There's a common element you'll find in seemingly every biography of a famous filmmaker born in the 20th century, from Grade-Z schlockmeisters on up to Hollywood royalty: the story of getting that all-important first home movie camera. From those old, hand-wound 8mm jobs right up through VHS camcorders, the story is always pretty much the same. A kid would get ahold of one of those magical devices, and synapses would start firing in his brain. He'd get ideas, man. "That could be my movie playing at the local bijou," he'd think. And pretty soon, he'd start rounding up the neighborhood kids to start acting in his little pint-sized Westerns and war pictures, shot on location in the backyard. In his book The Big Lebowski: The Making of a Coen Brothers Film, writer William Preston Robertson devotes several amusing pages to documenting the early filmmaking experiments of Joel and Ethan Coen, siblings who grew up in the suburbs of Minneapolis in the late 1960s. Joel, the elder Coen, decided that he and his brother should mow lawns and use the proceeds to buy a Super 8mm home movie camera and film stock. Eventually, the plan succeeded, and the Coen boys did actually purchase a Vivitar camera and some film. The historic purchase did not immediately yield cinematic greatness, as Robertson details:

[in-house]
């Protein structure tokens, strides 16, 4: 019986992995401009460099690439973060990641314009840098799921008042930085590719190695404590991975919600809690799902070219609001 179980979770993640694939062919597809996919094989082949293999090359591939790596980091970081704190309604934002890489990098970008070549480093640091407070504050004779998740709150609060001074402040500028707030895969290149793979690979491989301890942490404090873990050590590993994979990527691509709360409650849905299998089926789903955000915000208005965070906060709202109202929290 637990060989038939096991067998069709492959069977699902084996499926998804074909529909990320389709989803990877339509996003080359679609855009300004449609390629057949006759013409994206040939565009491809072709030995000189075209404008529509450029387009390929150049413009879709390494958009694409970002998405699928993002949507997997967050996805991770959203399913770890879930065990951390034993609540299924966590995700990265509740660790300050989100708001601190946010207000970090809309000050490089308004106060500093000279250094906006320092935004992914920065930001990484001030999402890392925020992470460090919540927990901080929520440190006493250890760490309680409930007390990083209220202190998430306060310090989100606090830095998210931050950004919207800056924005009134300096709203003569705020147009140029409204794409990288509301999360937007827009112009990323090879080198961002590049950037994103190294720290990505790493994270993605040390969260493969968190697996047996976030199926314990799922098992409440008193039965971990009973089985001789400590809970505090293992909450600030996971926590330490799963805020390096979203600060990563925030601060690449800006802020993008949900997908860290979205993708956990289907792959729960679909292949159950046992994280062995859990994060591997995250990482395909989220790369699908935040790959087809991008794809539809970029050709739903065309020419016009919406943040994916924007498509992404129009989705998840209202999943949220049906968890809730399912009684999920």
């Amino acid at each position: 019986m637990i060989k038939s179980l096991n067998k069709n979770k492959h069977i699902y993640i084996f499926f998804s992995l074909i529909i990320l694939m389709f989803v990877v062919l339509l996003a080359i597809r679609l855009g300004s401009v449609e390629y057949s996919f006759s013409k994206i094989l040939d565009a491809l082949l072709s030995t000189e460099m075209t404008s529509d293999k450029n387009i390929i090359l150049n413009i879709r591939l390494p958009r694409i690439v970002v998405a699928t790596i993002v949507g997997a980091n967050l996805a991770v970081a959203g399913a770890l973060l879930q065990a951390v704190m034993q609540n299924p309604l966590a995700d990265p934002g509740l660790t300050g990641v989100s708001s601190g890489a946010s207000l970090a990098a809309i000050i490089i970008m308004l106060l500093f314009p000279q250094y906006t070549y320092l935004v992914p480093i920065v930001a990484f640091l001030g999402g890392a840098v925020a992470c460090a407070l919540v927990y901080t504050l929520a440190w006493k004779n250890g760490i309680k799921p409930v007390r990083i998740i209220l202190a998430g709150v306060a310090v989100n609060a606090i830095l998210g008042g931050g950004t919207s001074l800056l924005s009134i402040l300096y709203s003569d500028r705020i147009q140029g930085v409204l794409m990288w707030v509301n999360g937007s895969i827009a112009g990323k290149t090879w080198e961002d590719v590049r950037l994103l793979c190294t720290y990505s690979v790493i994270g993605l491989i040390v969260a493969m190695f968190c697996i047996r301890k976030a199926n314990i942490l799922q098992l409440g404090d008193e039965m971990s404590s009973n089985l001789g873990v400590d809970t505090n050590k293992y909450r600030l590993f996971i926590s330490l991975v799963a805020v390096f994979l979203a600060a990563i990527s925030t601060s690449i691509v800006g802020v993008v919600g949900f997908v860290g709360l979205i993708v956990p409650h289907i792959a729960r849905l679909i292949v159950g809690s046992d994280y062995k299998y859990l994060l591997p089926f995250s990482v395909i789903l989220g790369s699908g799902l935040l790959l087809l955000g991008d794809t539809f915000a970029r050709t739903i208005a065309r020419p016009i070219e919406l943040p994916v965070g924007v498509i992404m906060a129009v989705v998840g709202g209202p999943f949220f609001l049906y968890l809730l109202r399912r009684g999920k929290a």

"Their earliest explorations were, to be sure, uninspired, if not disgracefully lazy. Setting the movie camera up in front of the television, they simply let it run -- filming, at least in part, a Raymond Burr jungle movie. It was an act of artistic lethargy that shamed even the boys, and they soon carted the Vivitar outdoors to see what might be worth filming there."
Eventually, the Coen boys did become more ambitious with their Super 8 extravaganzas, especially once they'd found a neighborhood star their own age, one Mark "Zeimers" Zimering (later an endocrinologist in East Orange, NJ), and crafted around him such homemade epics as Zeimers in Zambia and the serendipitously-titled Ed... A Dog, their surreal update of 1943's Lassie Come Home. This era of the brothers' lives culminated in what Robertson deems their "pinnacle": a surrealist mini-epic entitled The Banana Film.